The Hashemite Kingdom of Jordan

The State of Palestine

The State of Israel

A special status will apply to the Municipality of Jerusalem / Al Quds.

This proposal will address the following issues:

  1. Federal and State Governments and their Powers
  2. State Borders
  3. Citizenship
  4. Rights of Residency
  5. Freedom of Movement
  6. Freedom of Religion and Conscience
  7. Military Defense

Continue reading “A Better Deal”

A D’var for Shavuot (2009 / 5769)

D’var Torah – Shavuot 5769

Rabbi Maurice Harris

Shabbat shalom and gut yontiff.  As we celebrate our 2nd Shavuot in our new home, I want to ask us all to take a moment to look around.  We are so blessed.  We have now completed one full cycle of Jewish holy days and sacred seasons, one full year of the cycle of the Five Books of Moses, one full year of ups and downs, controversies and moments of serenity, one full year of mitzvot and of mistakes.  One full year of life.  There are so many people who worked so hard to make this new home possible, and we have only just begun to discover the ways we can continue to grow as a community in this amazing space.  Shavuot is a festival of offering our first fruits, the first fruits of our labor, to God.  We, as a community, now can offer one year’s worth of Jewish living to the Eternal One as an expression of our thanks and our desire to bring greater meaning and unity into our lives and into the world.

Over the last 24 hours we have engaged three different texts in our observance of Shavuot.  Last night we studied the Book of Ruth, which is traditionally chanted at Shavuot, and this morning we read the story of the giving of the 10 Commandments at Mt. Sinai in the Book of Exodus.  Then, Rabbi Yitzhak chanted the assigned reading from the books of the prophets, which happened to be from the first chapter of the Book of Ezekiel.

Ruth, the 10 Commandments, and Ezekiel.  Something I noticed about these three readings is where they take place.  The Torah reading featuring the dramatic revelation at Mt. Sinai takes place not in the land of Israel, but in the Sinai desert, in the wilderness, in an in-between place that was neither Egypt nor the Promised Land.  Ezekiel takes place in ancient Babylon, and tells the story of the visions and activities of a prophet who was sent into exile in Babylon along with the entire leadership of the ancient Israelite community some 2, 600 years ago.  That leaves the Book of Ruth.  Ruth takes place partly in the land of Moab, just to the east of the Land of Israel, and partly in the territory of Judah, which was part of ancient Israel.  It is the Book of Ruth that brings us geographically closest to Jerusalem, as Ruth ends up making her new life as a Jew by choice in Bethlehem, which is only a few kilometers away from Jerusalem.  Although the Book of Ruth never specifically mentions Jerusalem, because the city had not yet become the Israelites’ capital, the last words of the book point to Jerusalem.  As many of you may know, the Book of Ruth ends with a genealogy that shows Ruth to be the ancestor of King David, and David’s name is the final word of the book.  The Book literally points towards a Jerusalem that has not yet been realized, a Jerusalem of the future.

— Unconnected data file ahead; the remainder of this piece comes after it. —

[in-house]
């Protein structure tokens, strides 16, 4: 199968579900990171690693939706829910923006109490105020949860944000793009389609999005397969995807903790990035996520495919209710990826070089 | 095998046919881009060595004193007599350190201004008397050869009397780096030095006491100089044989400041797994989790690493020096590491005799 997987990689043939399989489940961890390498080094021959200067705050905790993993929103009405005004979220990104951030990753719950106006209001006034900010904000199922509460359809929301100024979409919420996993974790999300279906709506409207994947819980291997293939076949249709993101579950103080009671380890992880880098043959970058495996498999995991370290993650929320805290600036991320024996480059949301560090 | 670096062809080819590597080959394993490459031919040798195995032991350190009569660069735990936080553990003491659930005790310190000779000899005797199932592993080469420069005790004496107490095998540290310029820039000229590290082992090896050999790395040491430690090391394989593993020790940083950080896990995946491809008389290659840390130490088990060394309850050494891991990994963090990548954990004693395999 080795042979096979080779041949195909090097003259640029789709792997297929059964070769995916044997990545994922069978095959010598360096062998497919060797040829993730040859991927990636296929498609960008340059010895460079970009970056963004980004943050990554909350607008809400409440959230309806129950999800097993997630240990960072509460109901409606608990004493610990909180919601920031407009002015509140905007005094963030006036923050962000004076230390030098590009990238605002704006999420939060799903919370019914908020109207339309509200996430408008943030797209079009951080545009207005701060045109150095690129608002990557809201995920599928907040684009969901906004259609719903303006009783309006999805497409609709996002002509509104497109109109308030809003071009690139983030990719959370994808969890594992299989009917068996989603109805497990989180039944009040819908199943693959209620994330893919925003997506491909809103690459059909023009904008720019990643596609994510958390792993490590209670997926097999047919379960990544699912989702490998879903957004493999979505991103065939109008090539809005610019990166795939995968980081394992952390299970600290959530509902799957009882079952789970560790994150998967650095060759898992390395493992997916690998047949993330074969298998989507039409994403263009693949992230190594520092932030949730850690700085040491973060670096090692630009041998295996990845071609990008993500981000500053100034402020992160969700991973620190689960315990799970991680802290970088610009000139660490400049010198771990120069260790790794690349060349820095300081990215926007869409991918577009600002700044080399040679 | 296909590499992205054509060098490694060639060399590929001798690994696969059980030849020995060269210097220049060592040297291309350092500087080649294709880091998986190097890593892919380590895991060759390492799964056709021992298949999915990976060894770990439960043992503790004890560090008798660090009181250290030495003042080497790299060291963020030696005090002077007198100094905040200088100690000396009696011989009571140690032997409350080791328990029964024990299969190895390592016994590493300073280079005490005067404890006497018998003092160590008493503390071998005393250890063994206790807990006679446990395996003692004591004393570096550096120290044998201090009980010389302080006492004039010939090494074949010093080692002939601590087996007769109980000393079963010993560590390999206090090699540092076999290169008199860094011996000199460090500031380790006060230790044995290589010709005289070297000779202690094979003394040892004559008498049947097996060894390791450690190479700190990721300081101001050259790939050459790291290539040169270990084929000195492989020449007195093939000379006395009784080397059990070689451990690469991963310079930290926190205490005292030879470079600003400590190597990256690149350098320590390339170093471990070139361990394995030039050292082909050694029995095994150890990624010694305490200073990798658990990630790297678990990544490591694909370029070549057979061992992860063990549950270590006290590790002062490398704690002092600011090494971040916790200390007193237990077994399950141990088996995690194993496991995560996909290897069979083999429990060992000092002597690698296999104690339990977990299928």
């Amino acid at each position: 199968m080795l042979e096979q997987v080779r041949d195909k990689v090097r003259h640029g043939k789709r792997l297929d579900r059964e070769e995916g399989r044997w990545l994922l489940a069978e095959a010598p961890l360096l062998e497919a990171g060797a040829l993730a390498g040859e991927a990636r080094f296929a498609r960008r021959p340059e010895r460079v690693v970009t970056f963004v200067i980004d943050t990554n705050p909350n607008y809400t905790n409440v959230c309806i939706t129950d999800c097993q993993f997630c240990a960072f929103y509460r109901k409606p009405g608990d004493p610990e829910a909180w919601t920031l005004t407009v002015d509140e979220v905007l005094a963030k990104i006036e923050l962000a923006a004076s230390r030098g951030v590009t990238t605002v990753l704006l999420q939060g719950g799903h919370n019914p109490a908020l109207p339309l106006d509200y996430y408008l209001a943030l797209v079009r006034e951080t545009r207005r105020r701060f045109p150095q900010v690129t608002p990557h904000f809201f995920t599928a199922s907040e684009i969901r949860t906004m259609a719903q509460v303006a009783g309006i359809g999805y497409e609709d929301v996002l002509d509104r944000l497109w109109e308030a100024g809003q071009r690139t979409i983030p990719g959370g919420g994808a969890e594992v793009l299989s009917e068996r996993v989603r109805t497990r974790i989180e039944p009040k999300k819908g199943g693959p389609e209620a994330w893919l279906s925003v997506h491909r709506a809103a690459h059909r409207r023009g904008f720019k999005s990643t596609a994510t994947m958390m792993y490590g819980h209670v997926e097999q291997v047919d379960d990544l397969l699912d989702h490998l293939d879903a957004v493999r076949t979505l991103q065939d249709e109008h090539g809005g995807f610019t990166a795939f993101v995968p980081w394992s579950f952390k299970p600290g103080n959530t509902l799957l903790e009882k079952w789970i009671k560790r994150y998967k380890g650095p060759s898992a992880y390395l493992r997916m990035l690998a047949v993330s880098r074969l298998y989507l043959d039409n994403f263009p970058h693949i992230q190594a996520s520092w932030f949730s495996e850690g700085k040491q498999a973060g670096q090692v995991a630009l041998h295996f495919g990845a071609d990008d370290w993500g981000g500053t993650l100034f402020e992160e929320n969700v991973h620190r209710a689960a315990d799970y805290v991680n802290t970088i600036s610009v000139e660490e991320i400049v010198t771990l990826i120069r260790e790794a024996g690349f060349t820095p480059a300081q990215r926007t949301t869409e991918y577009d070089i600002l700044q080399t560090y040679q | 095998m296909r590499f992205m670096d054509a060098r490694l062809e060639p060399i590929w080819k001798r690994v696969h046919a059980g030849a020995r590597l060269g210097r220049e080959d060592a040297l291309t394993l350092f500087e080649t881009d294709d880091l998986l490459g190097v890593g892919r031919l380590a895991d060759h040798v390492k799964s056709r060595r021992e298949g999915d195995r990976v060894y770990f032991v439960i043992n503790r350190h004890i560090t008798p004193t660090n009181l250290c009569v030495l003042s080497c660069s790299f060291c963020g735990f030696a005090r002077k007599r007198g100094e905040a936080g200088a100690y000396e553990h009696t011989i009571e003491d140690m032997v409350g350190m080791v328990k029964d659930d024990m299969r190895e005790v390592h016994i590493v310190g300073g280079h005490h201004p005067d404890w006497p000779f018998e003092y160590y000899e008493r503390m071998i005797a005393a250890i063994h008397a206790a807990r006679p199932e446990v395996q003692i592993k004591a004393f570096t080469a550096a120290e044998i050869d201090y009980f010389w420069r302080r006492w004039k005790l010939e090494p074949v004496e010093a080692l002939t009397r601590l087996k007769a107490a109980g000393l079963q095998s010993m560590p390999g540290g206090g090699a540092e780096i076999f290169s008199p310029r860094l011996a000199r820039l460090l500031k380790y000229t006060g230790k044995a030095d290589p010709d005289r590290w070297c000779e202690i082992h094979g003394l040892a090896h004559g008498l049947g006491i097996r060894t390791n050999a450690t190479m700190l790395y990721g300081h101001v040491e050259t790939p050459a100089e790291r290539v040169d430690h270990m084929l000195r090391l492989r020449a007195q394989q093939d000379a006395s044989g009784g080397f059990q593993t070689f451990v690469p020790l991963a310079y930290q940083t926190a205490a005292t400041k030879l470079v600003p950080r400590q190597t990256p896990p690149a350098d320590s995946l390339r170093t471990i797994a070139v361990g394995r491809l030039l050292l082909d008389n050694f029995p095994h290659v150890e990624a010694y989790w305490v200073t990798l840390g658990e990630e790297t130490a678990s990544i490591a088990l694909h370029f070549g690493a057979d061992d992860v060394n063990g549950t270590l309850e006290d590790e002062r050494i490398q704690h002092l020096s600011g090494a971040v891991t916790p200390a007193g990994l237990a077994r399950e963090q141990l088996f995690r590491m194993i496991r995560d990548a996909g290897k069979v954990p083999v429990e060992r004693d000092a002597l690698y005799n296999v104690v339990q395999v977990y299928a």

It is that idea – a Jerusalem that has not yet been realized, a Jerusalem of the future – that caught my attention these last days.

The city’s name, Yeru-shalayim, roughly means “they will see peace” or “the inheritance – yerushah – will be peace.”  Yet for the last 2500 years, Jerusalem has known so much war and far too little peace.  As we all know, Jews, Christians and Muslims all consider Jerusalem to be sacred, and the mythic encounters with the Divine that are so central to all three of the Abrahamic religions intimately involve Jerusalem and the Temple mount itself.  Just to illustrate this with one small example:  in Arabic Jerusalem is called al-Quds, meaning “the holy.”  This is from the same Semitic language root that forms the word kadosh in Hebrew.  It’s as if our people had named the city ha-kadosh.  And in fact, we have, as one of the city’s Jewish nicknames is Ir ha-kodesh, “the holy city.”

Nuremberg_chronicles_-_f_15r

Continue reading “A D’var for Shavuot (2009 / 5769)”